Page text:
From Recruit to Soldier – From Ego to Soul – It Seems The Army Is a Good Place to Transition

There’s no doubt that the British Army transformed my son in a massively positive way.

This is a Mother’s perspective and message to aspiring new soldiers and those who work so hard at the Army Training Centres.

Some while ago it was my eldest’s British Army ‘passing out ceremony’the completion of Phase 1 Basic Training, and the transition to Phase 2 and his elective career as a Combat Medical Technician with the Royal Army Medical Corps.

I have no words to express the immense pride that was palpable on the parade ground – an overwhelming sense of belonging to a community of friends and families whose lives have also been enriched through the transformation of these incredible young men and women.

(What I felt came as a bit of surprise as I had always been a bit sceptical about the army, like so many who have little experience with the armed forces community, although I knew he was in a way well prepared – see the link at the end of this post).

Feeling included is a source of great strength and fortitude, and these recruits have experienced a togetherness, a knowingness that ‘who you are’ is measured by how you make others feel.

They have stepped out of a self-centric life and moved towards an adopted soul-centric mindset – a gradual realization that they are no longer the centre of their Universe but the very essence of the Universe itself.

The impulse to discover and explore, an opportunity for something better, is how some transcended doubt and the fear of the unknown into freedom, and appreciation.

Friendships have been forged through adversity and the feeling of cooperation, as opposed to competition, seems to be an unspoken truth, a ‘selfless power’ integrated into their very souls.

My sons’ section genuinely cared for each other, a quality that is undeniably at the heart of being human.

The very act of creating a safe space for each other allows for vulnerability, humility and healing, in an environment and culture steeped in the traditions of competency, determination, and a high level of performance.

Learning to respond to the need of others but at the same time welcoming the stirring of emotions of one’s soul is a rewarding exchange.

Without even knowing it the assimilation of events has initiated an informal opportunity to transcend the body and enjoy the power of collective consciousness – where offering support becomes instinctual and coordinated efforts to enhance the overall experience.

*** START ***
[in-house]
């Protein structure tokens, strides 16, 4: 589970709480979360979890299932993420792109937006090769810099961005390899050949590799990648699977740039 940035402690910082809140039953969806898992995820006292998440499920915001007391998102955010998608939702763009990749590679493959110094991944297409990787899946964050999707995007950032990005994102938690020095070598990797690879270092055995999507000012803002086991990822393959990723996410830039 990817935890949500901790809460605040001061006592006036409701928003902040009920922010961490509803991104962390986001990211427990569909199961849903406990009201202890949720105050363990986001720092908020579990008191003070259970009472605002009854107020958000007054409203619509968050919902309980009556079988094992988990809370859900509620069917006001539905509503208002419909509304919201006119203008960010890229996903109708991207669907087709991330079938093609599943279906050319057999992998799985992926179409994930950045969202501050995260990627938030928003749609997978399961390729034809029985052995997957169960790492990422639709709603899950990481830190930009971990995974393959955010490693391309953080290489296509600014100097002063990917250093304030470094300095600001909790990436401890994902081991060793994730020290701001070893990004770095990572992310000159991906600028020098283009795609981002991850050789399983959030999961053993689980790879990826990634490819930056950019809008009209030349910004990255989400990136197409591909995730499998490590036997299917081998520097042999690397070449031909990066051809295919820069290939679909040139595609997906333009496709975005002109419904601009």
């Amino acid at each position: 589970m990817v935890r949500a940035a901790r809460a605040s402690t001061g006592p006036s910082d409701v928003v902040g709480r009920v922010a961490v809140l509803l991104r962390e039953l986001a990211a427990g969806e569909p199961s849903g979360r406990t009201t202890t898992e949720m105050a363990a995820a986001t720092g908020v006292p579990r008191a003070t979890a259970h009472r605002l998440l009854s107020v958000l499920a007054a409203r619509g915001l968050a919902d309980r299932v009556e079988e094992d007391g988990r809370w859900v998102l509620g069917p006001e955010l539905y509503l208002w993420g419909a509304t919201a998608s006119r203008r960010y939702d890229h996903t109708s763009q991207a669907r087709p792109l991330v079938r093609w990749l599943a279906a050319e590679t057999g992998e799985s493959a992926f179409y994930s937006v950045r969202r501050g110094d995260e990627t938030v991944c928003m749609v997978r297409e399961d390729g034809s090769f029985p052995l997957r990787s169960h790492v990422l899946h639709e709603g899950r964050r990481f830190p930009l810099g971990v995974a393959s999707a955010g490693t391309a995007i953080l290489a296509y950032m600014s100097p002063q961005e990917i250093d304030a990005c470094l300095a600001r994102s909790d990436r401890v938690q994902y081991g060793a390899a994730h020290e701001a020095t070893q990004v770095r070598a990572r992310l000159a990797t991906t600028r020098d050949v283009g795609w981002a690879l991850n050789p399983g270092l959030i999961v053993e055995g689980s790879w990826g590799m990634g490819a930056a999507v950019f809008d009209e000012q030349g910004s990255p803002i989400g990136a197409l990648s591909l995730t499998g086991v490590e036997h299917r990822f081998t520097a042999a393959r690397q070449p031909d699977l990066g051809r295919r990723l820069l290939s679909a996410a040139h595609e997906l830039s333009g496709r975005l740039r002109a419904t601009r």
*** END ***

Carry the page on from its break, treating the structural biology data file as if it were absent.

‘What greater thing is there for two human souls than to feel that they are joined…to strengthen each other…to be at one with each other in silent unspeakable memories’ George Elliot

These young adults have turned their focus away from themselves and poured it into others.  It’s an important quality because even when we are facing personal challenges the chances are that someone else has a burden far greater than our own.

It’s not about us, it’s about the people we serve – a careful balance between the skills learned and the human aspect of experience and reflection

A so my message to my son and all the other new soldiers:

When we leave the mind and enter the realm of the soul then it is no longer events that bring about our reality but pure awareness.

In such a short time you have grown in confidence and sub-consciously acknowledged your sacred responsibility to trust in the wisdom of your soul.

As you move into your chosen field always remain centred in your heart and may your soul’s agenda continue to flow in the direction of ‘love’ – a love of self, love of others, and love of life.


My feelings have changed about the army, and at the start of my son’s’ journey deep in my heart I always knew he was well prepared and would be ok – here’s what I wrote back then .

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